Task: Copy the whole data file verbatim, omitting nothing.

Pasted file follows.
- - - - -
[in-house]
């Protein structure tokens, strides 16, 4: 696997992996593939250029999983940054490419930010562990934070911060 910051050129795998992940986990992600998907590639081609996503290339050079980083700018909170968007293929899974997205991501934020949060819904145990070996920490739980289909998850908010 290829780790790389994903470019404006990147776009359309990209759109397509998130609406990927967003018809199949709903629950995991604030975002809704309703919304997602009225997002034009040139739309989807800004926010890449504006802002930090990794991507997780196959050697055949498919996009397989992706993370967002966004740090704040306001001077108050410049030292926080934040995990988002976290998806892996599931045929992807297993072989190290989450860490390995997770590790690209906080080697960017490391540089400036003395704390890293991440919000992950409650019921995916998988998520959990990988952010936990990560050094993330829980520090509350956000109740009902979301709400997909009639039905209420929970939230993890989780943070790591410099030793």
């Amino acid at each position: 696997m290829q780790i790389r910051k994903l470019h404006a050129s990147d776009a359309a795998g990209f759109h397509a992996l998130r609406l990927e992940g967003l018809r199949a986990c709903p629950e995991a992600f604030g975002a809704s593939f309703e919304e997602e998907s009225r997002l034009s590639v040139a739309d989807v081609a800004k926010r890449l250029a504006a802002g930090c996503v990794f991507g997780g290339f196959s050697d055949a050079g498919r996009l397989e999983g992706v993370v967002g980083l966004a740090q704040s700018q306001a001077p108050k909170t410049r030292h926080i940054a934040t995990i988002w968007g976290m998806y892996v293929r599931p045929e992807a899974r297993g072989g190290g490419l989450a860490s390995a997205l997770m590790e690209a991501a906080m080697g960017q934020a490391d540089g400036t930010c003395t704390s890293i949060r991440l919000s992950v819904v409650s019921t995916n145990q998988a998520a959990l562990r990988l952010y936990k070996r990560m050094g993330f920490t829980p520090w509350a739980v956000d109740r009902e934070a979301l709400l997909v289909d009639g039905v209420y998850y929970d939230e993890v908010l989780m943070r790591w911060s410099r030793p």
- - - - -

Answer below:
[in-house]
């Protein structure tokens, strides 16, 4: 696997992996593939250029999983940054490419930010562990934070911060 910051050129795998992940986990992600998907590639081609996503290339050079980083700018909170968007293929899974997205991501934020949060819904145990070996920490739980289909998850908010 290829780790790389994903470019404006990147776009359309990209759109397509998130609406990927967003018809199949709903629950995991604030975002809704309703919304997602009225997002034009040139739309989807800004926010890449504006802002930090990794991507997780196959050697055949498919996009397989992706993370967002966004740090704040306001001077108050410049030292926080934040995990988002976290998806892996599931045929992807297993072989190290989450860490390995997770590790690209906080080697960017490391540089400036003395704390890293991440919000992950409650019921995916998988998520959990990988952010936990990560050094993330829980520090509350956000109740009902979301709400997909009639039905209420929970939230993890989780943070790591410099030793």
């Amino acid at each position: 696997m290829q780790i790389r910051k994903l470019h404006a050129s990147d776009a359309a795998g990209f759109h397509a992996l998130r609406l990927e992940g967003l018809r199949a986990c709903p629950e995991a992600f604030g975002a809704s593939f309703e919304e997602e998907s009225r997002l034009s590639v040139a739309d989807v081609a800004k926010r890449l250029a504006a802002g930090c996503v990794f991507g997780g290339f196959s050697d055949a050079g498919r996009l397989e999983g992706v993370v967002g980083l966004a740090q704040s700018q306001a001077p108050k909170t410049r030292h926080i940054a934040t995990i988002w968007g976290m998806y892996v293929r599931p045929e992807a899974r297993g072989g190290g490419l989450a860490s390995a997205l997770m590790e690209a991501a906080m080697g960017q934020a490391d540089g400036t930010c003395t704390s890293i949060r991440l919000s992950v819904v409650s019921t995916n145990q998988a998520a959990l562990r990988l952010y936990k070996r990560m050094g993330f920490t829980p520090w509350a739980v956000d109740r009902e934070a979301l709400l997909v289909d009639g039905v209420y998850y929970d939230e993890v908010l989780m943070r790591w911060s410099r030793p």